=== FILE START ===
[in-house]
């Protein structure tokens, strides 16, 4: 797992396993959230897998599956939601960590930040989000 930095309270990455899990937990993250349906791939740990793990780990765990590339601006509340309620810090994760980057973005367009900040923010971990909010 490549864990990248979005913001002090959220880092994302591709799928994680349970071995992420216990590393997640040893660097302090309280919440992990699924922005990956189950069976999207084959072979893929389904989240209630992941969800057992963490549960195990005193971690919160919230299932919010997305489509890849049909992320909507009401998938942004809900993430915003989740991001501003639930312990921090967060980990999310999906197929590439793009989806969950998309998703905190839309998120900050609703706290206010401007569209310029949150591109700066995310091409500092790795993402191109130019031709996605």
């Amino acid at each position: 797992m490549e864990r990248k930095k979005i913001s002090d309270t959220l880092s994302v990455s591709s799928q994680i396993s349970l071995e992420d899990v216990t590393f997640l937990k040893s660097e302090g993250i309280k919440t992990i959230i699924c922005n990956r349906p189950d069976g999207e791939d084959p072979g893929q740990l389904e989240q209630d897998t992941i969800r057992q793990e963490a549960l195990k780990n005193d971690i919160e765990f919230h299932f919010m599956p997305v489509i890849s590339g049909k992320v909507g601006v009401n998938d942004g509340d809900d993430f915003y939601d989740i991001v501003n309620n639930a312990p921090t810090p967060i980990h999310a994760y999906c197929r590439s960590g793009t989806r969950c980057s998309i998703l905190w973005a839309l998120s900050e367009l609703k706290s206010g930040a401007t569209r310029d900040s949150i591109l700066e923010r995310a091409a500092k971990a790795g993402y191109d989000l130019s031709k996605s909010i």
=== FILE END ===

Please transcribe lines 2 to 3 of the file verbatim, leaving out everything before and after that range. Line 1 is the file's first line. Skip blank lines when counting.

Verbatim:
């Protein structure tokens, strides 16, 4: 797992396993959230897998599956939601960590930040989000 930095309270990455899990937990993250349906791939740990793990780990765990590339601006509340309620810090994760980057973005367009900040923010971990909010 490549864990990248979005913001002090959220880092994302591709799928994680349970071995992420216990590393997640040893660097302090309280919440992990699924922005990956189950069976999207084959072979893929389904989240209630992941969800057992963490549960195990005193971690919160919230299932919010997305489509890849049909992320909507009401998938942004809900993430915003989740991001501003639930312990921090967060980990999310999906197929590439793009989806969950998309998703905190839309998120900050609703706290206010401007569209310029949150591109700066995310091409500092790795993402191109130019031709996605």
């Amino acid at each position: 797992m490549e864990r990248k930095k979005i913001s002090d309270t959220l880092s994302v990455s591709s799928q994680i396993s349970l071995e992420d899990v216990t590393f997640l937990k040893s660097e302090g993250i309280k919440t992990i959230i699924c922005n990956r349906p189950d069976g999207e791939d084959p072979g893929q740990l389904e989240q209630d897998t992941i969800r057992q793990e963490a549960l195990k780990n005193d971690i919160e765990f919230h299932f919010m599956p997305v489509i890849s590339g049909k992320v909507g601006v009401n998938d942004g509340d809900d993430f915003y939601d989740i991001v501003n309620n639930a312990p921090t810090p967060i980990h999310a994760y999906c197929r590439s960590g793009t989806r969950c980057s998309i998703l905190w973005a839309l998120s900050e367009l609703k706290s206010g930040a401007t569209r310029d900040s949150i591109l700066e923010r995310a091409a500092k971990a790795g993402y191109d989000l130019s031709k996605s909010i």